How to Make Posts Out of Honey Locust Trees
Honey locust grows quickly in areas where moisture might be a problem for other trees. The heavy, coarse-grained wood looks like red oak with a beautiful coloring. However, like the black locust tree, the distinguishing character of the wood is its resistance to moisture. Landowners use the wood to make fence posts since the tree grows quickly and produces hardwood that splits easily after it dries.Difficulty:Moderately EasyInstructions Things You'll Need

Steel splitting wedges
Splitting maul

Cut the logs into sections long enough for your project with a chainsaw. Typically, a 5-foot fence post needs 2 feet underground for support,

Black Locust Vs. Honey Locust
Black locust and honey locust are shade trees that grow in a warm, sunny climate. Climate, geographic region and landscaping needs should be considered before making your tree selection. NativeThe black locust is native to the southeastern U.S., and the honey locust is native to the central eastern region. Both thrive outside their native areas and are considered invasive in several states.
HeightBlack locust and honey locust both grow to an average height of 70 to 80 feet.
BarkThe bark of a black locust is a dark brown color with deep grooves, which makes the tree look like it is made of intertwining rope. The bark of a honey locust is a gray or brown color with clusters of long th

How to Make Christmas Ornaments From Magnolia Seed Pods
Magnolia trees are very accommodating this time of year. They drop their handsome seed pods just in time to make unusual Christmas ornaments for your tree! Just by adding a few dabs of paint, a bit of ribbon or a sprinkel of glitter you can make ornaments for yourself and your family and friends.Difficulty:EasyInstructions Things You'll Need

Artificial Holly
Metallic Garlands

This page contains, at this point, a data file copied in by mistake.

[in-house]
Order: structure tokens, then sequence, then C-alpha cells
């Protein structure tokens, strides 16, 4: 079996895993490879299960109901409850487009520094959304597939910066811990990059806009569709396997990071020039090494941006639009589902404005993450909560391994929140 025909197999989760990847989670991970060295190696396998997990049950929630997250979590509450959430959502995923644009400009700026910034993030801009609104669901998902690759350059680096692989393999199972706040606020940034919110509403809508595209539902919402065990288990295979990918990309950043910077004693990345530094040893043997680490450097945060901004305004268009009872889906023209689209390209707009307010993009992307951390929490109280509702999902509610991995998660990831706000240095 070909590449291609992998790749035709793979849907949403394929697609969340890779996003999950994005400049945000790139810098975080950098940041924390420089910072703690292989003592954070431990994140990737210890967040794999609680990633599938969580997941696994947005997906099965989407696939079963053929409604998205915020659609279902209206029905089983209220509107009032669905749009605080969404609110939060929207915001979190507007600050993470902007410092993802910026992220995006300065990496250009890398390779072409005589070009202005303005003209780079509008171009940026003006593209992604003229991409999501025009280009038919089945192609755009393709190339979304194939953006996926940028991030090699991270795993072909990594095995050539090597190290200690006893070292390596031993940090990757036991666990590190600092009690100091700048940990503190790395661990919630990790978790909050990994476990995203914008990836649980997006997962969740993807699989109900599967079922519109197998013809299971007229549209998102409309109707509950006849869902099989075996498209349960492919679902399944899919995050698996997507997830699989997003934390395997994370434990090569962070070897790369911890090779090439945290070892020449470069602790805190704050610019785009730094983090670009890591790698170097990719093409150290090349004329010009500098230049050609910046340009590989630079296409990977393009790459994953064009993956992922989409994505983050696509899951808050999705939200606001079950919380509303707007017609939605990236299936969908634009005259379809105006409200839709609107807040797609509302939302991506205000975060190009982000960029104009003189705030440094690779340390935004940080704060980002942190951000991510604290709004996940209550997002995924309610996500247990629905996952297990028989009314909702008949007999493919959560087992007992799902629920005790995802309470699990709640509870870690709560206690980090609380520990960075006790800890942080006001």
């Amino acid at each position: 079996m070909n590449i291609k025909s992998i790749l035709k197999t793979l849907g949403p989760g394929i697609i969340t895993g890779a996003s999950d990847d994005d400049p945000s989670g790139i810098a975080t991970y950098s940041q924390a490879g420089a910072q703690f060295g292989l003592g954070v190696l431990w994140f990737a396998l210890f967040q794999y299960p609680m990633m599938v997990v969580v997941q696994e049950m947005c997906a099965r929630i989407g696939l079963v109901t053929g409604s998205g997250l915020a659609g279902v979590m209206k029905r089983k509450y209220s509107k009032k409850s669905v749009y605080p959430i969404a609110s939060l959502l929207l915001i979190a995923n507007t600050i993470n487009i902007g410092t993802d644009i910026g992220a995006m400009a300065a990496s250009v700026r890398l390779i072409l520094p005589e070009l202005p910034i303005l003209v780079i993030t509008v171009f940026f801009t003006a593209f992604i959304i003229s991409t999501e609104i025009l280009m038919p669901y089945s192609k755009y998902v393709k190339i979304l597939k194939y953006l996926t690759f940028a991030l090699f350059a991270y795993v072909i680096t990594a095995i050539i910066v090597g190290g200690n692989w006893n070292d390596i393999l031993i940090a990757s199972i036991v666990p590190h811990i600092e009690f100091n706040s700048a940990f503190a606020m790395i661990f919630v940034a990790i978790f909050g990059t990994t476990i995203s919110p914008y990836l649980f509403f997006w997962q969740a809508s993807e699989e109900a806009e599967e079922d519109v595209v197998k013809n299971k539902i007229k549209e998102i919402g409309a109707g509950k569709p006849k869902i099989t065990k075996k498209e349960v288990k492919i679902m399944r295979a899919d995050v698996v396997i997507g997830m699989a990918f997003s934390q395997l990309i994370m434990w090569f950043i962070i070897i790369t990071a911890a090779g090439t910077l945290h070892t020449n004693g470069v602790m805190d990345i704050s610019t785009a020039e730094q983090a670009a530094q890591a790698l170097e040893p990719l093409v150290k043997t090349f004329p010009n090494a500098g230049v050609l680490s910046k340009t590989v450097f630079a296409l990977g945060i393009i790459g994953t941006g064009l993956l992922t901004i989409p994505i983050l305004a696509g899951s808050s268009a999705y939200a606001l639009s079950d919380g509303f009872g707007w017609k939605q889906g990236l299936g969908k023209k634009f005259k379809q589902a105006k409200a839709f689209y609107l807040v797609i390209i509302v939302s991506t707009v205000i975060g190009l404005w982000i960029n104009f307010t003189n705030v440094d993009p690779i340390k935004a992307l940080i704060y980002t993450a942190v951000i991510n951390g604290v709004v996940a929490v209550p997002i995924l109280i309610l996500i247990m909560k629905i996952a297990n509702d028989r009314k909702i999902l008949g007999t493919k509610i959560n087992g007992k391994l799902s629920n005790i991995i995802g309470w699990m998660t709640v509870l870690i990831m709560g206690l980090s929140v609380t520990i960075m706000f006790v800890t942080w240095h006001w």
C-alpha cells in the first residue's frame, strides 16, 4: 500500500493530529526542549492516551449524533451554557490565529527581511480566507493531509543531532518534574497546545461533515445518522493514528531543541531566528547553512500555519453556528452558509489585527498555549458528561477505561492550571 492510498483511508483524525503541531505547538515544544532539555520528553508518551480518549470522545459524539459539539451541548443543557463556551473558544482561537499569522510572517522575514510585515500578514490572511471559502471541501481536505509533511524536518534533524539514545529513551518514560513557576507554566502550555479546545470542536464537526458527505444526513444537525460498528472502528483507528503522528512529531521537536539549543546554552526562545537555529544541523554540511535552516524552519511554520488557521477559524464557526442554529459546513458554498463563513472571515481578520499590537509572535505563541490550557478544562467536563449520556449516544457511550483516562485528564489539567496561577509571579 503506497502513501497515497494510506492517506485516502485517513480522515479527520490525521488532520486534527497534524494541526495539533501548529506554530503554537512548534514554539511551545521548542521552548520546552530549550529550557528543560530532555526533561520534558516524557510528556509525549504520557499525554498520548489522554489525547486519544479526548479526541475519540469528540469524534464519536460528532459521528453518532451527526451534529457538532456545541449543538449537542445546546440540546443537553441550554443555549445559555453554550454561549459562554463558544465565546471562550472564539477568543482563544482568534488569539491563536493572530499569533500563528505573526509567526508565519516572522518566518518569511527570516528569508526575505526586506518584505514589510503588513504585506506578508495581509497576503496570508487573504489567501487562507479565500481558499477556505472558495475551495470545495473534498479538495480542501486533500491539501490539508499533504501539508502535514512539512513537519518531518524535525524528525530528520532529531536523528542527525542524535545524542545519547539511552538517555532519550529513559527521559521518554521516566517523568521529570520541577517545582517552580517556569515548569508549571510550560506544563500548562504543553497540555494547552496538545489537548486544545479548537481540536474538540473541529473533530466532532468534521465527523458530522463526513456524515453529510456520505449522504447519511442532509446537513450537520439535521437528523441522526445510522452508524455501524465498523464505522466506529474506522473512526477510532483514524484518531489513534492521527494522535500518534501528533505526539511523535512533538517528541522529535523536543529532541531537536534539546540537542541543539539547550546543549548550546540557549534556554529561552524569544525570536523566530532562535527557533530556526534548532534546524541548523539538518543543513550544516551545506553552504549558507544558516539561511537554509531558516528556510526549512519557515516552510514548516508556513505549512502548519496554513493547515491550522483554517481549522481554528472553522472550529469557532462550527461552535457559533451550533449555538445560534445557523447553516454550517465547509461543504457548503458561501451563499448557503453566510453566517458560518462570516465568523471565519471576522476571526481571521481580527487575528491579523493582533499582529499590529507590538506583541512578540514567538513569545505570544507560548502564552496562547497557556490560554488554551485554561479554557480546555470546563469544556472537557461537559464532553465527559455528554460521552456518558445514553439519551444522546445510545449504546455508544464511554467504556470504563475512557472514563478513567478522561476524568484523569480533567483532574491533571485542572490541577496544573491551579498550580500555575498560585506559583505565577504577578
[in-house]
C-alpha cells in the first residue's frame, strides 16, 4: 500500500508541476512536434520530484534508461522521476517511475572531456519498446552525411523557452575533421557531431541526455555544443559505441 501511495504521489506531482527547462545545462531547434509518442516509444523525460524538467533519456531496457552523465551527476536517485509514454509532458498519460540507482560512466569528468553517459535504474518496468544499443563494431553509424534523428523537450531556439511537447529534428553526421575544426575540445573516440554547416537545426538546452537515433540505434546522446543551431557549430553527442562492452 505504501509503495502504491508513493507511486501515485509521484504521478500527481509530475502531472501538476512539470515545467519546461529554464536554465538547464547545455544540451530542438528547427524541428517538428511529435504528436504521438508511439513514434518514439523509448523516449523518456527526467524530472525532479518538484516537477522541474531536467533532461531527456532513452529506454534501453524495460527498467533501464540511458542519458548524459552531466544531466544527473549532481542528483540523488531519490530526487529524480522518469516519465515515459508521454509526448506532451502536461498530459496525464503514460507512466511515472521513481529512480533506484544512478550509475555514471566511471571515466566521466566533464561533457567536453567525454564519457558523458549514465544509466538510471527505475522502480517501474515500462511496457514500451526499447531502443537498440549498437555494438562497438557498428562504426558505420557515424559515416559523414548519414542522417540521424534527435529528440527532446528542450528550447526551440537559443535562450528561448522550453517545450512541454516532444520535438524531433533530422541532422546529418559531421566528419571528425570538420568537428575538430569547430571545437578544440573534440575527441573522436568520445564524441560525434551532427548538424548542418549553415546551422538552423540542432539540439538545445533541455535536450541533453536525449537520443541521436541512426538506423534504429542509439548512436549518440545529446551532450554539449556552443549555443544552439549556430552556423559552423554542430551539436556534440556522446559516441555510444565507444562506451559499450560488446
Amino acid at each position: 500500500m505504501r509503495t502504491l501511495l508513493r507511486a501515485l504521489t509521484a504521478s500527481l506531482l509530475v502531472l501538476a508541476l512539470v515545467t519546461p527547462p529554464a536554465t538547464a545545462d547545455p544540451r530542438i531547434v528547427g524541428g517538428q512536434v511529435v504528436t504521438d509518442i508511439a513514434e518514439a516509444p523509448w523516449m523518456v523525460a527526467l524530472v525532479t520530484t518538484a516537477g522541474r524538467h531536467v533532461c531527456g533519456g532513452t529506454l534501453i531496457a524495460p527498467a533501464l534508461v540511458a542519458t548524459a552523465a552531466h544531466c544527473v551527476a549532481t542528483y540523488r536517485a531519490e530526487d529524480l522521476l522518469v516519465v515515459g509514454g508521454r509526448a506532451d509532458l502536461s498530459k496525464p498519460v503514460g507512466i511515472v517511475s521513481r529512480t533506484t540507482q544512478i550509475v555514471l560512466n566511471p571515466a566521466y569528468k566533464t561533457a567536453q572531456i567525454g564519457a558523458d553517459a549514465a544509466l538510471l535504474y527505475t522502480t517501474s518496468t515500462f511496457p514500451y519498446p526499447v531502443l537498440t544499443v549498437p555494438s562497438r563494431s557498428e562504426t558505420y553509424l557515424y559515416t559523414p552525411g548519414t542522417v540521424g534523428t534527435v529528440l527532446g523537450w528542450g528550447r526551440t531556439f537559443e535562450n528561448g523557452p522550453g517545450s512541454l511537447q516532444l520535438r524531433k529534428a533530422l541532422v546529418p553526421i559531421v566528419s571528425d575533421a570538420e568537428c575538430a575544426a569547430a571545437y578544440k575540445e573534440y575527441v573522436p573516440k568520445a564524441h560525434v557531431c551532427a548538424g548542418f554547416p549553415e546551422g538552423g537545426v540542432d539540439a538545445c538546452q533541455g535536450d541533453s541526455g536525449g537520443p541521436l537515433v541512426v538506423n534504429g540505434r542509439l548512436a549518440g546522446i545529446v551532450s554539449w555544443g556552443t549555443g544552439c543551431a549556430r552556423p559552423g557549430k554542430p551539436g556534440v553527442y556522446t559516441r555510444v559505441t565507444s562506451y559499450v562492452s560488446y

Spray Paints

Gather magnolia seed pods from under the magnolia tree.
Dry the pods in a sunny window for a few days.
Spray paint the pods with gold paint. Work over a newspaper to keep the mess to a minimum.
Wrap metallic garland around the stem end of t

How to Make Baskets From Devil's Claw Seed Pods
Devil's Claw is an interesting seed pod from a variety of Proboscidea. The plant is a low-growing, heat-seeking perennial with 2-inch long yellow blooms. The plant has large, sticky leaves and emerges from a tuberous root. The fruit is similar to an elongated okra or bean-shaped pod but becomes a woody capsule filled with seed. The capsule splits when ripe and the split area curves into a pair of "claws" that tend to grasp anything they can get hold of. The seed pods are an important part of Native American basketry history. They are a component of the Papago nation's beautiful baskets, adding a dark color to complement the lighter color of the Yucca in the containers.Difficulty:ModerateIns

About Locust Trees Bean Pods
Many varieties of locust grow in the U.S., with honey locust and black locust being most common. Honey locust has pods that contain edible seeds, while the pods of other locust tree varieties are primarily for reproductive use. Honey Locust PodsHoney locust (Gleditsia triacanthos) grows up to 80 feet tall. Its pods are flat and shaped like a strap. Lime color in the summer and and reddish-brown in the fall, the pods are 12 to 18 inches long and contain 12 to 14 seeds. The pods are eaten by many animals, including deer, cattle, squirrels, rabbits and birds.
Black Locust PodsBlack locust (Robinia pseudoacacia) is a medium-size tree that grows up to 80 feet tall. Its pods are dark brown a

How to Make a Seed Garland Wreath
Garland made from birdseed ornaments is both decorative and beneficial to your feathered friends. Make your own seed ornaments for the garland in shapes relating to a particular holiday or season. Leaf shaped ornaments suit a fall seed wreath, hearts work for Valentine's day. Create a wreath from the seed garland to hang on a patio door or from a tree in the backyard. Birds will enjoy the offering and you'll enjoy the festive decorations.Difficulty:EasyInstructions Things You'll Need

Large mixing bowl
1 package unflavored gelatin
Measuring cup
3/4 cup flour
1/2 cup water
3 tbsp. Corn syrup
4 cups birdseed
Shaped muffin tin
Non-stick cooking spray View Replies View Related

Black Locust Trees & Honey Locust Trees
As members of the Leguminosae family, black locust and honey locust trees can take nitrogen from the air, store it in their roots, and replenish the soil. These rugged trees tolerate poor soil, urban landscapes and cold winters while they give color with their leaves, flowers and bean-like pods. These ornamental shade trees are cold hardy to USDA zone 4, which includes the contiguous United States save the upper Midwest and sections of the Northeast. Black LocustNative to the central and southeastern regions of the U.S., black locust trees average between 40 and 50 feet. Some can grow as tall as 70 feet. In late May or early June, these thorny trees produce drooping clusters of pea-like c